There’s a moment, just between awake and asleep, when I think I’m dreaming. The snuffles are in my mind and I have a delicious few hours yet with my head firmly on the pillow.
I wake before she’s properly awake herself. The snuffles get louder and I lie there in the darkness praying she’s just readjusting herself, getting comfortable for more sleep. And then she cries. I look at the clock – if I’m unlucky just one hour will have passed since she was last awake. If I’m lucky then it’ll be two. If I’m really lucky it will be three. One time it was five, but that’s never happened again.
As I wrench myself from sleep, mouth and mind thick and foggy, I reach for my baby. She’s usually hungry. As she suckles at the breast I take deep breaths and force myself to stay awake. I sway slightly, as sleep threatens to creep back under my eyelids and close them again. There’s the hint of a ghost in the corner of the room – dark shapes that aren’t there in daylight. Probably an echo of my dream.
Once she’s finished feeding I rub her back and encourage a soft burp. Sometimes she’s fast asleep before she’s finished. Often she’s still awake. I lay her gently back in her cot next to my bed. And then I lie there in the dark, praying once again that she will sleep.
If I’m lucky she will quickly drop off into a deep slumber, with me not far behind. If I’m unlucky she’ll cry again, needing to be cuddled. If I’m really unlucky then not even her dummy will do the trick – I’ll still be rocking and cuddling (and most probably crying with her) an hour later.
Good nights are at least one chunk of three hours sleep with no interruption. Bad nights are an hour snatched here and there, in between soothing a baby that won’t sleep and a four year old who’s had a bad dream. Those nights leave me nauseous with tiredness – sometimes the nausea is real and I vomit through lack of sleep. It’s raw and primal, as my body screams for rest – just five minutes! The result is a strange sensation of being awake but not alert. My head is fudgy with treacle. I can’t remember anything. My body is not my own.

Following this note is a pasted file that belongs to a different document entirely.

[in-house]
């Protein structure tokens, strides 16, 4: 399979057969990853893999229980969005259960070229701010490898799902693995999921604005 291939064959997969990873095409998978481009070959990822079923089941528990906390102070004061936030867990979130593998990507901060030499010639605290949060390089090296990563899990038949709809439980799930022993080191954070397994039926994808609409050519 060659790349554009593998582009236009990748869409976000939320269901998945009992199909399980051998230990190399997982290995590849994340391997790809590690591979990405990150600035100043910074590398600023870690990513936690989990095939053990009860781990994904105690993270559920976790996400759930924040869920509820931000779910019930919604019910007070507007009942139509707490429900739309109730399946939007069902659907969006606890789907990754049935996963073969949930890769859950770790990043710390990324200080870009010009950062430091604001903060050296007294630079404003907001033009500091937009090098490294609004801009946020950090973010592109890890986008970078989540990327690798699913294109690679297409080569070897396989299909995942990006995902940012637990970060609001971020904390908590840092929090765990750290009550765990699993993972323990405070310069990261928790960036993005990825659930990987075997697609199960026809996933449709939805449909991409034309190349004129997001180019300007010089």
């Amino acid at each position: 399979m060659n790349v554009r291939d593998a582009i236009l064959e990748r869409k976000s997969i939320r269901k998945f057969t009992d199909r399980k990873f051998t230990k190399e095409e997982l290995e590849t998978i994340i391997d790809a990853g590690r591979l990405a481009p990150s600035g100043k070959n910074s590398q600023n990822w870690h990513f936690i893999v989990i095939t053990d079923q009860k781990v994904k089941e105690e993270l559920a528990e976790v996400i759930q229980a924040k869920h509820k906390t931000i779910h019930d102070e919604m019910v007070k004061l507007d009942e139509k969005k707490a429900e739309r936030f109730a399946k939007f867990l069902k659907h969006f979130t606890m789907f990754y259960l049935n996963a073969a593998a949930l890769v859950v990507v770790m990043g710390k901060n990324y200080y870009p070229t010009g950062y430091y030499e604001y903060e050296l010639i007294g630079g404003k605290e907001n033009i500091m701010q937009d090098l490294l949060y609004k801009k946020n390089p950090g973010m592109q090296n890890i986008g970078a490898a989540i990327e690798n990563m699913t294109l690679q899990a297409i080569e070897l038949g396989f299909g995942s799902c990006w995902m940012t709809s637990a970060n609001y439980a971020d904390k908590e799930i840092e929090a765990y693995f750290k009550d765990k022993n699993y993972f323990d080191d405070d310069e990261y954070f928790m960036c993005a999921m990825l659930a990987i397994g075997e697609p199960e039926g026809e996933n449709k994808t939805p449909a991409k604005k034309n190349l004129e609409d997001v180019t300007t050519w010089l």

The following day I exist in a blur of irrationality. I wonder how many more nights like this I can handle before my body will simply give up and shut down. Can you die from sleep deprivation? I Google it. The answer is not reassuring. I spend the rest of the day thinking I’m dying.
The internet is no help. “Give her a bottle!” scream the forums. “Co-sleep!” shout the others. “Set a routine!” “Feed for longer!” “Leave her to cry!” “Cuddle her until she stops!” My head is a whirl of conflicting advice – but I am too tired to take any of it in anyway. I resolve to ignore everyone and find my own solution.
We try a bottle of formula at 10pm. My devotion to sleep wins against my dedication to breastfeeding. The baby still wakes two hours later. The formula goes in the bin. We try co-sleeping. The baby sleeps soundly for the longest period yet. I, however, am even more tired than before. I get a numb side as I snuggle around my baby. My 31 year habit of sleeping on my front burrowed under the duvet does not suit sleeping with a baby in the crook of my arm.
I resolve to buy a co-sleeper. The treacle in my head is so thick, though, that I can’t decide which one I need. In the end I give up and ask Facebook, happy to leave the decision in the hands of others. It’s £80 but it seems a small price to pay – I’d happily remortgage our house in return for two hours straight slumber right now.
She is only 13 weeks old. Nothing really. Far too young to expect a lot in the way of sleep. But 13 weeks without sleep is a lot. I listen as other mothers tell me of their babies who slept through at four weeks old. I ache for the sleep they speak of – six, seven and eight hour stretches in one go. My baby girl gurgles happily at me and anyone who looks at her, as if playing innocent in the face of her mother’s accusations, “She is allergic to sleep at the moment!”.
My plans to spend the evening catching up on work and ironing are postponed. I have a bath, Googling “baby sleep at 13 weeks” and go to bed.
Tonight is a new night. Wish me luck.